Dispatching in Kleinstadt
Before you get your approval to run the service on a signal box, you need to find out about the local characteristics. After training as a general trainee signalman, dispatchers were always paired with a person skilled in the signal box. This chapter is the brief introduction to the area. Read it carefully. It contains very important information. The text is "peer to peer" written as if you are in the signal box, the first day after training.
Don't panic! Make sure you're in a comfortable chair and immerse yourself in your responsibilities as a Train Dispatcher!
Have a more detailed look at the Kleinstadt panel here.
- 1 Signal Box Kleinstadt
- 2 What is Dispatching?
- 3 Abbreviations
- 4 Street Names of Level Crossings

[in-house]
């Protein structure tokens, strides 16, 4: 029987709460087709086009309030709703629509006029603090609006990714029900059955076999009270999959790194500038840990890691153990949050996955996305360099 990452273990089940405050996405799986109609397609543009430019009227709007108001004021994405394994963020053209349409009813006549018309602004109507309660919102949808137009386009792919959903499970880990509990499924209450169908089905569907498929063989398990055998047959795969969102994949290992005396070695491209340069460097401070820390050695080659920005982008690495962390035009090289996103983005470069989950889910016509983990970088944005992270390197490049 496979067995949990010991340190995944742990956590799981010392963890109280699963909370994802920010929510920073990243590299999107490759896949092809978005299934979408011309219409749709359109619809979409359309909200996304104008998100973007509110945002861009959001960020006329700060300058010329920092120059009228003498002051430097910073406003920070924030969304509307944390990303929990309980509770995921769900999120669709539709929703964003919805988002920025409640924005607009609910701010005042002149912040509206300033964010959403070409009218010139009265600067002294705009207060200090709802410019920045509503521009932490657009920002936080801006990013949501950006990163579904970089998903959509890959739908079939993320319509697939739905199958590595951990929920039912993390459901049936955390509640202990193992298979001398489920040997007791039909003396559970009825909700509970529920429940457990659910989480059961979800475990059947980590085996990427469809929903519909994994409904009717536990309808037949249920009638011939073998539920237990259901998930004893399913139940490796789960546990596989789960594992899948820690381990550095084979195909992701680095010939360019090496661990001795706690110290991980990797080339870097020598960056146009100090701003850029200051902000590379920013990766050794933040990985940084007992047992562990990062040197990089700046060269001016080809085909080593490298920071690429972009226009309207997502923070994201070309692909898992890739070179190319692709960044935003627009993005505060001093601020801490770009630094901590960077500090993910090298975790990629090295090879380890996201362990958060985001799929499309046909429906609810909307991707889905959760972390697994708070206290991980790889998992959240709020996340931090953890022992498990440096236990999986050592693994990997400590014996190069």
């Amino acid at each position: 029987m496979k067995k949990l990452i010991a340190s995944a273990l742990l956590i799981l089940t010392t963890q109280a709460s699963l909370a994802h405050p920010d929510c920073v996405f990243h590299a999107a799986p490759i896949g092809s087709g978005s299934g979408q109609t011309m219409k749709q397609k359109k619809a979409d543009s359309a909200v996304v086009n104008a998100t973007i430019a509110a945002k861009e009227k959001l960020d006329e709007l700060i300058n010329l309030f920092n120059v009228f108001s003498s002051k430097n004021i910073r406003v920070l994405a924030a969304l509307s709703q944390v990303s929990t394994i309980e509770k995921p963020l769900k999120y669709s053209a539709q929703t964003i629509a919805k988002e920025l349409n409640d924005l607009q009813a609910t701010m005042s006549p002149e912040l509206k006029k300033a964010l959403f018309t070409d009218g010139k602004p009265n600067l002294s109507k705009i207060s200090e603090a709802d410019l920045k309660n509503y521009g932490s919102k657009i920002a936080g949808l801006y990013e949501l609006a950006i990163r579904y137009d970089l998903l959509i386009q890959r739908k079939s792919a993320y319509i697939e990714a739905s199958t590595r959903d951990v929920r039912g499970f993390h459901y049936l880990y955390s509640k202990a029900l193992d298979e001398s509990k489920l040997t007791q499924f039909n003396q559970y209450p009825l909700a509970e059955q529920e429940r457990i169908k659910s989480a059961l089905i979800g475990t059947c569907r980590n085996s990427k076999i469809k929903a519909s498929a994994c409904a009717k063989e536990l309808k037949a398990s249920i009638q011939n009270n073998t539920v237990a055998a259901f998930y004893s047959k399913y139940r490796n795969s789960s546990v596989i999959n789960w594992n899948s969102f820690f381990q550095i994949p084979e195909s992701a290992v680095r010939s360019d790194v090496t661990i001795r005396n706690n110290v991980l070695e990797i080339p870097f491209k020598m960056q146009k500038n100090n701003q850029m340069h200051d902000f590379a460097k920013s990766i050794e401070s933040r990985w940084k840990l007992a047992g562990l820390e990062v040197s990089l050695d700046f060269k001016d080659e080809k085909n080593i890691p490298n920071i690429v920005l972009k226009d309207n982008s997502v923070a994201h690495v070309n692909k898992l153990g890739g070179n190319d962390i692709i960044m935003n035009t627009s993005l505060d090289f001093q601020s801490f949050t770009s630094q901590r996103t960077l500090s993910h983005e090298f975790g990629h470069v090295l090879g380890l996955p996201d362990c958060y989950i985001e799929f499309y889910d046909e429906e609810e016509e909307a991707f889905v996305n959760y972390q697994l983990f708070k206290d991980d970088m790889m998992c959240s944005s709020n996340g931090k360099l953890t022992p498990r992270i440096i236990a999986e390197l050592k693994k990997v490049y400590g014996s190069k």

- 5 Track lengths
Signal Box Kleinstadt
The signal box of Kleinstadt is located along a electrified double-track main line. In Kleinstadt we also have the start of the non-electrified branch line towards the town of Celle.
Neighbouring Dispatching Areas
At the upper left (tracks 10/11) we have the connecting tracks towards the dispatching area of Erle. Bi-directional running (Gleiswechselbetrieb or GWB) towards and from Erle is possible.
On the upper right (tracks 24/25) the main line leaves our dispatching area towards Dortstadt. Bi-directional running towards and from Dortheim is not forseen on this part of the main line.
At bottom right side the branch line connects to the dispatching area of Celle. As this is a single track line we have to offer each train to the dispatcher of Celle before sending it to there. He will do the same when he wants to send us a train.
What is Dispatching?
One Train Per Block